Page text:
Stoneman’s Raid: One of Many Markers Across The State

This week’s historical marker is just one of 17 that line the highways of the state about Stoneman’s Raid. Like other recent ones, this one is located in Black Mountain at Old Toll Road and reads, “Southern troops turned back Stoneman’s US cavalry, raiding through western North Carolina, at Swannanoa Gap, near here, April 20, 1865.” […]

The World Botanist Who Left His Mark In WNC

André Michaux, the French botanist, left a lasting impact on botanical history through his adventurous expeditions and groundbreaking discoveries, especially in North America. His legacy continues through the plants he discovered, like the Carolina Lily, and his dedication to exploring and documenting the natural world.

Bell: A Piece Of Town History Now On Display

This bell, now a relic of the past, once served a crucial role in the daily lives of Weaverville's residents. It heralded the arrival of the trolley from Asheville, giving people ample time to reach the station, situated roughly where the Weaverville Laundry stands today.

Mount Mitchell Railroad Short Lived Life

This week’s historical marker starts a series of markers in the Black Mountain area and this one can be found on Old US 70 at Old Toll Road east of Black Mountain, which reads, “Mount Mitchell Railroad: Opened Black Mountains to logging and tourism. Built, 1911-1914. It ran from point nearby to Camp Alice, 21 […]

More On the Shelton Laurel Massacre

A week or so ago, the Tribune published an article on the Shelton Laurel massacre (SLM), just one of the hundreds, maybe thousands, of tragedies and atrocities that happened during the Civil War. The article caught the eye of one Madison County native, Dan Slagle, who has researched the massacre since he learned about it […]

A Debt Of Gratitude Owed To John Preston Arthur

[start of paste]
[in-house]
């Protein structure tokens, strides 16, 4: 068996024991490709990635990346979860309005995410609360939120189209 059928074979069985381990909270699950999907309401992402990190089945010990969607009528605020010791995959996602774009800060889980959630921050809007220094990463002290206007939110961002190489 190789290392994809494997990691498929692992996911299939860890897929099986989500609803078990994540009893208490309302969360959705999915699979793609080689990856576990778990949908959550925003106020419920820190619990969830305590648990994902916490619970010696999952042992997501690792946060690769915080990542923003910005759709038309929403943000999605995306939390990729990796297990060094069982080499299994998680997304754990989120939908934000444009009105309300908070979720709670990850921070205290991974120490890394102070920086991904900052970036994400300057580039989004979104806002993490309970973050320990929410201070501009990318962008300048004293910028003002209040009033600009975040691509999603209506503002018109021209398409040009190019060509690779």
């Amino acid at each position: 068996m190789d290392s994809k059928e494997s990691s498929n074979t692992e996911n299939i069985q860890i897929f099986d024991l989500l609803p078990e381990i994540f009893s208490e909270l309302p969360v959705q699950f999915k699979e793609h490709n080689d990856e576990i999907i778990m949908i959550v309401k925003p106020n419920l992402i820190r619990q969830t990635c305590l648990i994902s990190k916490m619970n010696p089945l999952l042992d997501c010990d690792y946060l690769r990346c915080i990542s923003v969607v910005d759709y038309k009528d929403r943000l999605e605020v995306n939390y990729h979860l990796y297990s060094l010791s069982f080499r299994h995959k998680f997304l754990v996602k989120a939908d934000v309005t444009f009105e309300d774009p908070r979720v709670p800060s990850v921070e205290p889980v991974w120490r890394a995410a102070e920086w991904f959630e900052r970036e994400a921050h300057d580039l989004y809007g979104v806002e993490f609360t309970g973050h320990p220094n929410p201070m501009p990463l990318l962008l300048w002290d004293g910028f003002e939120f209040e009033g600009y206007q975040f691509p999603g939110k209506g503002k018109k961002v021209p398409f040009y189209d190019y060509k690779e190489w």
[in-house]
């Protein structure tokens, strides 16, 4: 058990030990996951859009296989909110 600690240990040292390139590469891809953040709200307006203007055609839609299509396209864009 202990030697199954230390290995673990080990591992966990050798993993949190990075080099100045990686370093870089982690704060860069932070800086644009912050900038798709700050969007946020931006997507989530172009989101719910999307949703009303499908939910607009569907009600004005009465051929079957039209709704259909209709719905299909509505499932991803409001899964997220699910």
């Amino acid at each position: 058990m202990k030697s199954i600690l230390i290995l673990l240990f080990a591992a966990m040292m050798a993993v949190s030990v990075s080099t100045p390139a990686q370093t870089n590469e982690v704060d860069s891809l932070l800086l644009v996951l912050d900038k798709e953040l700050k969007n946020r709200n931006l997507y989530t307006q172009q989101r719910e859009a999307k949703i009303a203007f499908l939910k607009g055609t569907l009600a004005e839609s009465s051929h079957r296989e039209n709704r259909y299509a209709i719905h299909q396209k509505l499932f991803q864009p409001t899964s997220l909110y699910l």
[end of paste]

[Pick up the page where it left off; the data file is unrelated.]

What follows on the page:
Arthur (1851–1912) was an American historian, educator, and author. Born in Rutherford County, North Carolina, Arthur grew up in the Appalachian region and developed a deep appreciation for its culture, heritage, and landscape.

Shelton Laurel Massacre: WNC’s Darker Civil War’s Chapter

The Shelton Laurel Massacre in 1863 targeted suspected Union sympathizers in Madison County, North Carolina, resulting in the deaths of at least 13 men and boys.

Marker Tells Of Turbulent Times Leading Up To Civil War

Explore the divisive past of Western North Carolina through the North Carolina Civil War Trails markers.

Pritchard: A Historical Portrait of a Visionary Leader

Riding along Merrimon Avenue at Chestnut Street in Asheville, you’ll find this historical marker: JETER C. PRITCHARD, United States Senator, 1895-1903, Republican leader, newspaperman, federal judge. His home is 3/10 mile east; grave is 1.3 mi. west. Jeter Conley Pritchard, a name synonymous with vision, leadership, and innovation, stands as a towering figure in the […]

Moore Details Campaign Against Cherokee

A month or so ago, the Tribune brought you an article on the history of General Griffith Rutherford’s campaign against the Cherokee in 1776. This week, we continue the story with a history marker on Sand Hill Road that commemorates William Moore – Captain of the militia force that marched against the Cherokee in November […]